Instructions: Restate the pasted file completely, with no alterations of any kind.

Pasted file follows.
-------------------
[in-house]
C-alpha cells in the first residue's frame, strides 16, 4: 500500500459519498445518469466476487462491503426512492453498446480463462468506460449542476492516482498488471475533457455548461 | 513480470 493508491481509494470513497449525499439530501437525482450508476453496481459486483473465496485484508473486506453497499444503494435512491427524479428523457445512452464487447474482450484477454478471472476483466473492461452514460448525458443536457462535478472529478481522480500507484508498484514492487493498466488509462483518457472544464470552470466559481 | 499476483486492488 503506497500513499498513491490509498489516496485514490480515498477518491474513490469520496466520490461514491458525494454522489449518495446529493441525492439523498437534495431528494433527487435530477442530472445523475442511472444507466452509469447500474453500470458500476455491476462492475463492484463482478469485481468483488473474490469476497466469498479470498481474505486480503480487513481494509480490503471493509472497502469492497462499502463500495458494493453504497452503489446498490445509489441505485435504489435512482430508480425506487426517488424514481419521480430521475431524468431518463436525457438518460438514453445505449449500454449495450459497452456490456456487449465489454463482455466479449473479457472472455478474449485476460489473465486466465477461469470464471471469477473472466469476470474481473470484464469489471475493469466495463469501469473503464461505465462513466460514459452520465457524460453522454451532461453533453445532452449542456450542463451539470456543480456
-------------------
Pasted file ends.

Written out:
[in-house]
C-alpha cells in the first residue's frame, strides 16, 4: 500500500459519498445518469466476487462491503426512492453498446480463462468506460449542476492516482498488471475533457455548461 | 513480470 493508491481509494470513497449525499439530501437525482450508476453496481459486483473465496485484508473486506453497499444503494435512491427524479428523457445512452464487447474482450484477454478471472476483466473492461452514460448525458443536457462535478472529478481522480500507484508498484514492487493498466488509462483518457472544464470552470466559481 | 499476483486492488 503506497500513499498513491490509498489516496485514490480515498477518491474513490469520496466520490461514491458525494454522489449518495446529493441525492439523498437534495431528494433527487435530477442530472445523475442511472444507466452509469447500474453500470458500476455491476462492475463492484463482478469485481468483488473474490469476497466469498479470498481474505486480503480487513481494509480490503471493509472497502469492497462499502463500495458494493453504497452503489446498490445509489441505485435504489435512482430508480425506487426517488424514481419521480430521475431524468431518463436525457438518460438514453445505449449500454449495450459497452456490456456487449465489454463482455466479449473479457472472455478474449485476460489473465486466465477461469470464471471469477473472466469476470474481473470484464469489471475493469466495463469501469473503464461505465462513466460514459452520465457524460453522454451532461453533453445532452449542456450542463451539470456543480456